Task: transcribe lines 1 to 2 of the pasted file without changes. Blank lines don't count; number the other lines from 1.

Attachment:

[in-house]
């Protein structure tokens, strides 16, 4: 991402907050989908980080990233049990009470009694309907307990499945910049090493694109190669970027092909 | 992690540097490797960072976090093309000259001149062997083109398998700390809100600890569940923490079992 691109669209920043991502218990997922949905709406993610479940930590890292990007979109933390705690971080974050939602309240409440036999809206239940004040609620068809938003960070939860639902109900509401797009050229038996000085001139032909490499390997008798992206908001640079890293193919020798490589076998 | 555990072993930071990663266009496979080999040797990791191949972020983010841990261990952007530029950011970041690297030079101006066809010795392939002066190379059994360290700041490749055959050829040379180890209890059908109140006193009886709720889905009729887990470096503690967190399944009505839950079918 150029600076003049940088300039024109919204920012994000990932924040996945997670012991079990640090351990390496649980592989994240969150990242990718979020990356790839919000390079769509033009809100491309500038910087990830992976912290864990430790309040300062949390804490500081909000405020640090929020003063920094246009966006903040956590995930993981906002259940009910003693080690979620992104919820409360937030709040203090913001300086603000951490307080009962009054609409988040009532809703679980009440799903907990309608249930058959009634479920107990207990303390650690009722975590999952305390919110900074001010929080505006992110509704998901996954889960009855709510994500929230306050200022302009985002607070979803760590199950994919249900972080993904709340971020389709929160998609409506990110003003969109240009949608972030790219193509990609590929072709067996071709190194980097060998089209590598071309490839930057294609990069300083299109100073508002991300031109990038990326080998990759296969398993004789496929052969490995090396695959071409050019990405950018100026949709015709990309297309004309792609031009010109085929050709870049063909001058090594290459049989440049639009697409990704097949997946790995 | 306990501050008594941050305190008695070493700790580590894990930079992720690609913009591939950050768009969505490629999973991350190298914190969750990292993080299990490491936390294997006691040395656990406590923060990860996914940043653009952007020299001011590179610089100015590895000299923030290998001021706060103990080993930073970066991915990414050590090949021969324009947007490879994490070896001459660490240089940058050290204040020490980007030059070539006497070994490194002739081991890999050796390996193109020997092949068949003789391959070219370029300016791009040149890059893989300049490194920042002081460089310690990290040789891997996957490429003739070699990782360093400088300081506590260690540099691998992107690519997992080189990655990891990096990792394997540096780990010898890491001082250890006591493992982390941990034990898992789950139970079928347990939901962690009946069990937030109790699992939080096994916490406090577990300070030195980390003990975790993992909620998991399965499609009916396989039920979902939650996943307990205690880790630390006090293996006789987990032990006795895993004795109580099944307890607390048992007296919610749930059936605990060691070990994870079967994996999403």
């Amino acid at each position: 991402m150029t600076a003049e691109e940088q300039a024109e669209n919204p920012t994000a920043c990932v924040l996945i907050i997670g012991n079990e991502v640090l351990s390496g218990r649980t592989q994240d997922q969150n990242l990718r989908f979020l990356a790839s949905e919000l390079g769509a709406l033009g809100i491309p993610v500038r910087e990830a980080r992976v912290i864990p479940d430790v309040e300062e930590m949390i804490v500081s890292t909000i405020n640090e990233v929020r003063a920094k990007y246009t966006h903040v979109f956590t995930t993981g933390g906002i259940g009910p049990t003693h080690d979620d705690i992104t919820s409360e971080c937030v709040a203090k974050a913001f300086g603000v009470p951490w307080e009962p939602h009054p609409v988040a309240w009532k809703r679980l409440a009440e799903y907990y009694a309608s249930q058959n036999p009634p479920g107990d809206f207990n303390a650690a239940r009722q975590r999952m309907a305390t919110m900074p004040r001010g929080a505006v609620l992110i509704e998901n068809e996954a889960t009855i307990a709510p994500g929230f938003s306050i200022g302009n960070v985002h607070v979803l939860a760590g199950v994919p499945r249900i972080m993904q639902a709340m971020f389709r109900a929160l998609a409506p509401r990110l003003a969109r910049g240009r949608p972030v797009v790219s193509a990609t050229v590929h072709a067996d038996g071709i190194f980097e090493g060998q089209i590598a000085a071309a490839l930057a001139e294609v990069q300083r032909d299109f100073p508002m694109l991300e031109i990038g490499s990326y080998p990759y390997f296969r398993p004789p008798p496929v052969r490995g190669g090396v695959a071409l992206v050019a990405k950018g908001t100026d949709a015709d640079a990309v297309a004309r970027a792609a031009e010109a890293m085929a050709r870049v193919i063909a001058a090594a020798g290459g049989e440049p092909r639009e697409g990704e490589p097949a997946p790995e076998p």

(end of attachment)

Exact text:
[in-house]
């Protein structure tokens, strides 16, 4: 991402907050989908980080990233049990009470009694309907307990499945910049090493694109190669970027092909 | 992690540097490797960072976090093309000259001149062997083109398998700390809100600890569940923490079992 691109669209920043991502218990997922949905709406993610479940930590890292990007979109933390705690971080974050939602309240409440036999809206239940004040609620068809938003960070939860639902109900509401797009050229038996000085001139032909490499390997008798992206908001640079890293193919020798490589076998 | 555990072993930071990663266009496979080999040797990791191949972020983010841990261990952007530029950011970041690297030079101006066809010795392939002066190379059994360290700041490749055959050829040379180890209890059908109140006193009886709720889905009729887990470096503690967190399944009505839950079918 150029600076003049940088300039024109919204920012994000990932924040996945997670012991079990640090351990390496649980592989994240969150990242990718979020990356790839919000390079769509033009809100491309500038910087990830992976912290864990430790309040300062949390804490500081909000405020640090929020003063920094246009966006903040956590995930993981906002259940009910003693080690979620992104919820409360937030709040203090913001300086603000951490307080009962009054609409988040009532809703679980009440799903907990309608249930058959009634479920107990207990303390650690009722975590999952305390919110900074001010929080505006992110509704998901996954889960009855709510994500929230306050200022302009985002607070979803760590199950994919249900972080993904709340971020389709929160998609409506990110003003969109240009949608972030790219193509990609590929072709067996071709190194980097060998089209590598071309490839930057294609990069300083299109100073508002991300031109990038990326080998990759296969398993004789496929052969490995090396695959071409050019990405950018100026949709015709990309297309004309792609031009010109085929050709870049063909001058090594290459049989440049639009697409990704097949997946790995 | 306990501050008594941050305190008695070493700790580590894990930079992720690609913009591939950050768009969505490629999973991350190298914190969750990292993080299990490491936390294997006691040395656990406590923060990860996914940043653009952007020299001011590179610089100015590895000299923030290998001021706060103990080993930073970066991915990414050590090949021969324009947007490879994490070896001459660490240089940058050290204040020490980007030059070539006497070994490194002739081991890999050796390996193109020997092949068949003789391959070219370029300016791009040149890059893989300049490194920042002081460089310690990290040789891997996957490429003739070699990782360093400088300081506590260690540099691998992107690519997992080189990655990891990096990792394997540096780990010898890491001082250890006591493992982390941990034990898992789950139970079928347990939901962690009946069990937030109790699992939080096994916490406090577990300070030195980390003990975790993992909620998991399965499609009916396989039920979902939650996943307990205690880790630390006090293996006789987990032990006795895993004795109580099944307890607390048992007296919610749930059936605990060691070990994870079967994996999403």